The Green Morning

First off, I’ve decided to take a short hiatus from the column. I’ve fallen chronically  behind by inches each month with all of the reading for each installment, despite staying on a just-about monthly schedule. I’ve succeeding in impressing myself with my stamina, but I’ve been skirting the edge of burnout these last few months, which have been busy with travel. Along with a recent (and impending) major dayjob upgrade, I needed a moment to breathe. After checking in with my editor, I settled on taking the holiday months off, and we’ll jump back in with Asimov and beyond in the new year.

But the last one on Heinlein and all things DNA replication went up at the end of last month. It represents the first essay on the three corners of the Central Dogma, and the first of the Golden Age trifecta of grandmasters (which can be found here). Reading as much by and about Heinlein, I think, preventing me from letting my personal distaste cloud the essay while still not letting him off the hook for the problematic elements that make him hard to read in a modern context.

When I sent that piece off, I went on a gleeful Asimov palate cleansing binge. Despite knowing Asimov himself was no paragon of modern virtues, I much prefer his detective story frames and long form psychohistory chess games. Though both Heinlein and Asimov frequently resort to white rooms full of talking heads, Asimov’s diatribes read more like cold logical proofs than hyperbolic political screeds, and I’ll take a proof over a screed any day.

Which has got me thinking more and more of bypassing the obvious Clarke article to follow up Asimov and skipping ahead one to Bradbury. Reading The Martian Chronicles for the first time these past few days has me feeling more as though Heinlein’s the heart, Asimov’s the head and Bradbury’s the soul, with Clarke pulling it all out into the future with the evolution of humanity. I can almost justify it to myself to exit the Golden Age early to talk about how Bradbury (and Vonnegut) took the genre and painted it with shades of literary awe to bring in a wider general public.

I know I’m probably just looking for an excuse to read all the Bradbury that’s been heaped on my to read pile, but, true to form, I’ve been mostly following my whims with this column anyway and my intuition hasn’t steered me into a corner yet. Futhermore, in the introduction to my edition, Bradbury says,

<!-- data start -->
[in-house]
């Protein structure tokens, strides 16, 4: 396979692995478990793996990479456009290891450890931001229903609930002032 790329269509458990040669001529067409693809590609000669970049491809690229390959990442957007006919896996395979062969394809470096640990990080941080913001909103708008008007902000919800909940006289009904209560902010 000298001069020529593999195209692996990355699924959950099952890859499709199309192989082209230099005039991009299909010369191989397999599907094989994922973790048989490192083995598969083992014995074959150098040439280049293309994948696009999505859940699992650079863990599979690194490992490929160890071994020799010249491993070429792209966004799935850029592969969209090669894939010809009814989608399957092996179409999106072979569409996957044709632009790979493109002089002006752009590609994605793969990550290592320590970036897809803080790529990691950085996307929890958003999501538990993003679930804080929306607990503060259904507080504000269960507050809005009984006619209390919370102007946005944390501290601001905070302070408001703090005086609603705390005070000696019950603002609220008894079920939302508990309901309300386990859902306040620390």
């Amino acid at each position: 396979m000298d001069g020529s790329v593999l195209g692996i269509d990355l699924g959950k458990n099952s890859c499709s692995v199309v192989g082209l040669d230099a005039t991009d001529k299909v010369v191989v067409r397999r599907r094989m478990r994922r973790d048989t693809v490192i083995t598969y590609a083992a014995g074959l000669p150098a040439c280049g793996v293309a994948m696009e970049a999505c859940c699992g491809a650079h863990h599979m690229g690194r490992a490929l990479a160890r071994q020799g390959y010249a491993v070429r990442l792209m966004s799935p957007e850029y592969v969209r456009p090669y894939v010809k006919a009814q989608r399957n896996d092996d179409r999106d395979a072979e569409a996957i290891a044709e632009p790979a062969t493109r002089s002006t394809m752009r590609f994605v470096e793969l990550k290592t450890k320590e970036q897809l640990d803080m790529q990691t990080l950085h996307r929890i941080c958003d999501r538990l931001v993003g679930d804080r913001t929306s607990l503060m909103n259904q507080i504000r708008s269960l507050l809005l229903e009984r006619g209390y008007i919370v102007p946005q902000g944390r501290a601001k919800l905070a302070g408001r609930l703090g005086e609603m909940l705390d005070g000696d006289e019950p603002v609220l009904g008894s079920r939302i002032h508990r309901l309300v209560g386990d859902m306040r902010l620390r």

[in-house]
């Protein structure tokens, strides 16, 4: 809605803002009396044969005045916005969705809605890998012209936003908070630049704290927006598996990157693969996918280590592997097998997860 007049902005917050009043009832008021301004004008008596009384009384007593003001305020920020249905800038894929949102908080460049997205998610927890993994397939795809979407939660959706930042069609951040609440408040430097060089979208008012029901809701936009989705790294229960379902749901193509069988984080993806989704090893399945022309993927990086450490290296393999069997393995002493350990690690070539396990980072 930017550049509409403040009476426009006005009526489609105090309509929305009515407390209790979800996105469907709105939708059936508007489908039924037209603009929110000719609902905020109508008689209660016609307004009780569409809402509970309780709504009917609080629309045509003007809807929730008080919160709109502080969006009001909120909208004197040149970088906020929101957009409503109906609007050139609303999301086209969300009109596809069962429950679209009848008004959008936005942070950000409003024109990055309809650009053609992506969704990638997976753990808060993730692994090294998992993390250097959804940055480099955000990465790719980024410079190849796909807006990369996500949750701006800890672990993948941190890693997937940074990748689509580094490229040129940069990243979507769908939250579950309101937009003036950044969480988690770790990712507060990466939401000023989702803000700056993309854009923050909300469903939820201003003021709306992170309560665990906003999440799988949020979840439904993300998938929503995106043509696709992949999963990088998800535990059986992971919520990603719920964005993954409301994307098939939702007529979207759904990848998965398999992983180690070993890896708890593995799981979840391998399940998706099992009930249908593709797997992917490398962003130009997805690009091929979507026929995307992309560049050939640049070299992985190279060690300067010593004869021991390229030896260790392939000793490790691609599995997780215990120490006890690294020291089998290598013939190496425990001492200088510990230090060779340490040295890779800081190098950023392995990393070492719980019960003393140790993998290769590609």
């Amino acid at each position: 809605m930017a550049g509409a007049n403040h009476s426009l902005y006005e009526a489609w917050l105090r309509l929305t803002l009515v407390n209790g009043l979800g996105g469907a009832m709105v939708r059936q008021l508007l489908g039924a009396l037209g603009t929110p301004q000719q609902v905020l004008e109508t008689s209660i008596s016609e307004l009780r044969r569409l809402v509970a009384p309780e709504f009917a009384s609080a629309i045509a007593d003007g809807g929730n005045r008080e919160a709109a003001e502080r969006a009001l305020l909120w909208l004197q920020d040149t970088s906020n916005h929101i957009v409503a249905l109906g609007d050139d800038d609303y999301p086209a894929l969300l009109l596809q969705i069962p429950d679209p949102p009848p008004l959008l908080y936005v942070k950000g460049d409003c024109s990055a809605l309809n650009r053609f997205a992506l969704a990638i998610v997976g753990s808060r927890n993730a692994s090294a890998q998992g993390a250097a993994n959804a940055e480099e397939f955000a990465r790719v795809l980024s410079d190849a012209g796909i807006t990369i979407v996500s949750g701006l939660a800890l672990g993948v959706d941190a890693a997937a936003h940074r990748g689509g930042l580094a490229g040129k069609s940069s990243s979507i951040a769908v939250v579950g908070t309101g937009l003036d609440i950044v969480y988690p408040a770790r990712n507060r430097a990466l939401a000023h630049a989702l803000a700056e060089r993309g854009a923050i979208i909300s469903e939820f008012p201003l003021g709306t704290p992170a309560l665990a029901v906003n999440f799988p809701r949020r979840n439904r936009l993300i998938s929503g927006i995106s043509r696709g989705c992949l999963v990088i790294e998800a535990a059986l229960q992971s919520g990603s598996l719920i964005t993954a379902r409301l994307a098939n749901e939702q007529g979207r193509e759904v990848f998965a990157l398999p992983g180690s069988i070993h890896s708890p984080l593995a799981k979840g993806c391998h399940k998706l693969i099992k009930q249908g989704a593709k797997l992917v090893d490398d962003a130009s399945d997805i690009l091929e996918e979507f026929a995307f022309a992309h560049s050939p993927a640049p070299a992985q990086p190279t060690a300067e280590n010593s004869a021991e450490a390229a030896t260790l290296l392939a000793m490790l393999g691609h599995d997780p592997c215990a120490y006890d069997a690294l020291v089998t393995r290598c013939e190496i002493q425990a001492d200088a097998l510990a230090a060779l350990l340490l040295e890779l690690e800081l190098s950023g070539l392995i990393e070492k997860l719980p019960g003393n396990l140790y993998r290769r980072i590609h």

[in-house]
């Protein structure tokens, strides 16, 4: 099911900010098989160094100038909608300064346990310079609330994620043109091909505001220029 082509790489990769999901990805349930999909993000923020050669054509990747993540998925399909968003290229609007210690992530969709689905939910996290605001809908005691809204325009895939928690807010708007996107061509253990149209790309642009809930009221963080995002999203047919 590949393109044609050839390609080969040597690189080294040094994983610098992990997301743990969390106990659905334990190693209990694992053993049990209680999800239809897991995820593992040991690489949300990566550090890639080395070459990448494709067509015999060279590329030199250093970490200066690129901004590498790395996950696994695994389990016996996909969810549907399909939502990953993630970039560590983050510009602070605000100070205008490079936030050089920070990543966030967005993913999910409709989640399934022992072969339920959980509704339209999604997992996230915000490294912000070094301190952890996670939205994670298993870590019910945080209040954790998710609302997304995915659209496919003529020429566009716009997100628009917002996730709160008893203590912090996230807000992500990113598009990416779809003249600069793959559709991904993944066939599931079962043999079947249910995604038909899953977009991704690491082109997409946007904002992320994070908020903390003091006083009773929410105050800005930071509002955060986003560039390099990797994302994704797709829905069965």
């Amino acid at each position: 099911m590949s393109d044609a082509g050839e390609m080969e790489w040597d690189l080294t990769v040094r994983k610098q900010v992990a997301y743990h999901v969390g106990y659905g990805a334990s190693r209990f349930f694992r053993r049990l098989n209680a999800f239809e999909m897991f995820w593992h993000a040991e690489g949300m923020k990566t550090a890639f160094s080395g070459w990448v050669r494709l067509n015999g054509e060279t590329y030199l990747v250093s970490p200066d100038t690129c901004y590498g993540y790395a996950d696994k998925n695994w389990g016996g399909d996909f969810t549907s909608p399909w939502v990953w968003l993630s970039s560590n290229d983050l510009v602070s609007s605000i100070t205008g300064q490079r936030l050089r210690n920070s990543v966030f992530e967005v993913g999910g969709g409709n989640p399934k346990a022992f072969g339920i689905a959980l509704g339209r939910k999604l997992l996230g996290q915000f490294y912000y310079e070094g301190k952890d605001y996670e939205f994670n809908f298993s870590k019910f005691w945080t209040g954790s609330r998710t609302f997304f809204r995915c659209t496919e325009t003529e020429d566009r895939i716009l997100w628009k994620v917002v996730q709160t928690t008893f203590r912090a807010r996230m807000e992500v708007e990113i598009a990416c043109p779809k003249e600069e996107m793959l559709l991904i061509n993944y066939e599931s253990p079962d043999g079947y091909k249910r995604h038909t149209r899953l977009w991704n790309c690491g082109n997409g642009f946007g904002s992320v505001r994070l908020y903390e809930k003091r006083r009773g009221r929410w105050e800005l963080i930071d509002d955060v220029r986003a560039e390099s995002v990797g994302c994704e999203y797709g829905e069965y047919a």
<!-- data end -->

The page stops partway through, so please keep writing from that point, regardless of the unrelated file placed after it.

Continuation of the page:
The Martian Chronicles was published in the late spring of 1950 to a few reviews. Only Christopher Isherwood placed a laurel wreath on my head as he introduced me to Aldous Huxley, who, at tea, leaned forward and said, “Do you know what you are?”

Don’t tell me what I’m doing, I thought. I don’t want to know.

“You,” said Huxley, “are a poet.”

I can see so many shades of Bradbury in so many of the writers I adore, and reading his fiction is like crawling under some warm blankets with a flashlight. Of course I’m looking for an excuse.

Finally, Bradbury’s sentiment above (in italics), he picked up from Fellini in describing his creative processes – to ignore the film in the camera and let his feel for the scenes inspire him. Bradbury says writing The Martian Chronicles stories followed a similar path. So since I’ve been taking a very similar approach to writing this column, I’ll consider this my final, flimsy, fortune-cookiesque justification.

Since I last wrote, I went to New Orleans for the first time, camped in the desert, saw one of my dearest friends get married, saw a slew of bands and finished my Agent Cooper tattoo, but that’ll be for another post.

Until then, I’ve put together another new playlist of music I’ve been enjoying. You can find it here (opens in Spotify).

This entry was posted in Errata. Bookmark the permalink.

Leave a Reply

Fill in your details below or click an icon to log in: Logo

You are commenting using your account. Log Out /  Change )

Twitter picture

You are commenting using your Twitter account. Log Out /  Change )

Facebook photo

You are commenting using your Facebook account. Log Out /  Change )

Connecting to %s